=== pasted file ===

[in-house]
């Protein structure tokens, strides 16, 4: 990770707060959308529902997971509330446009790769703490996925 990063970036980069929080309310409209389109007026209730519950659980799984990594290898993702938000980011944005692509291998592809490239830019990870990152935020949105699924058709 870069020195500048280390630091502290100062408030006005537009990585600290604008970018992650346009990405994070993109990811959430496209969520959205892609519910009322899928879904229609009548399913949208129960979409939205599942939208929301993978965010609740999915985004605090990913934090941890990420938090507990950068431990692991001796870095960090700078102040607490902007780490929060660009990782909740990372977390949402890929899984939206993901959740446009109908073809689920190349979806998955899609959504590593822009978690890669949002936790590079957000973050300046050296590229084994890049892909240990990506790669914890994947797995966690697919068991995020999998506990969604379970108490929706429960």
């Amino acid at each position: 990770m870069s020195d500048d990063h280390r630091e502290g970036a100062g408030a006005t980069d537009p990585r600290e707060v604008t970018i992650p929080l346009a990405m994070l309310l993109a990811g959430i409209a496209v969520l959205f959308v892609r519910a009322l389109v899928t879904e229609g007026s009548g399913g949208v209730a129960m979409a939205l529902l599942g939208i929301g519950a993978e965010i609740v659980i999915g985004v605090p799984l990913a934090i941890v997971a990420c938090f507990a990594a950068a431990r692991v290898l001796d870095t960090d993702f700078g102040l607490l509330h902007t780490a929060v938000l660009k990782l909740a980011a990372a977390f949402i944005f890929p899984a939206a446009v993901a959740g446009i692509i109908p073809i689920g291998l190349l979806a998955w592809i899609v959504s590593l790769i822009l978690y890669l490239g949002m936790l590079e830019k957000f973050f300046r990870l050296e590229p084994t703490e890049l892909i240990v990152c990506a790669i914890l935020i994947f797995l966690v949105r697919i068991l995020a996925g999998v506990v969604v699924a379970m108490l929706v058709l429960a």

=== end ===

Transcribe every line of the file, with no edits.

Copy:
[in-house]
């Protein structure tokens, strides 16, 4: 990770707060959308529902997971509330446009790769703490996925 990063970036980069929080309310409209389109007026209730519950659980799984990594290898993702938000980011944005692509291998592809490239830019990870990152935020949105699924058709 870069020195500048280390630091502290100062408030006005537009990585600290604008970018992650346009990405994070993109990811959430496209969520959205892609519910009322899928879904229609009548399913949208129960979409939205599942939208929301993978965010609740999915985004605090990913934090941890990420938090507990950068431990692991001796870095960090700078102040607490902007780490929060660009990782909740990372977390949402890929899984939206993901959740446009109908073809689920190349979806998955899609959504590593822009978690890669949002936790590079957000973050300046050296590229084994890049892909240990990506790669914890994947797995966690697919068991995020999998506990969604379970108490929706429960």
């Amino acid at each position: 990770m870069s020195d500048d990063h280390r630091e502290g970036a100062g408030a006005t980069d537009p990585r600290e707060v604008t970018i992650p929080l346009a990405m994070l309310l993109a990811g959430i409209a496209v969520l959205f959308v892609r519910a009322l389109v899928t879904e229609g007026s009548g399913g949208v209730a129960m979409a939205l529902l599942g939208i929301g519950a993978e965010i609740v659980i999915g985004v605090p799984l990913a934090i941890v997971a990420c938090f507990a990594a950068a431990r692991v290898l001796d870095t960090d993702f700078g102040l607490l509330h902007t780490a929060v938000l660009k990782l909740a980011a990372a977390f949402i944005f890929p899984a939206a446009v993901a959740g446009i692509i109908p073809i689920g291998l190349l979806a998955w592809i899609v959504s590593l790769i822009l978690y890669l490239g949002m936790l590079e830019k957000f973050f300046r990870l050296e590229p084994t703490e890049l892909i240990v990152c990506a790669i914890l935020i994947f797995l966690v949105r697919i068991l995020a996925g999998v506990v969604v699924a379970m108490l929706v058709l429960a």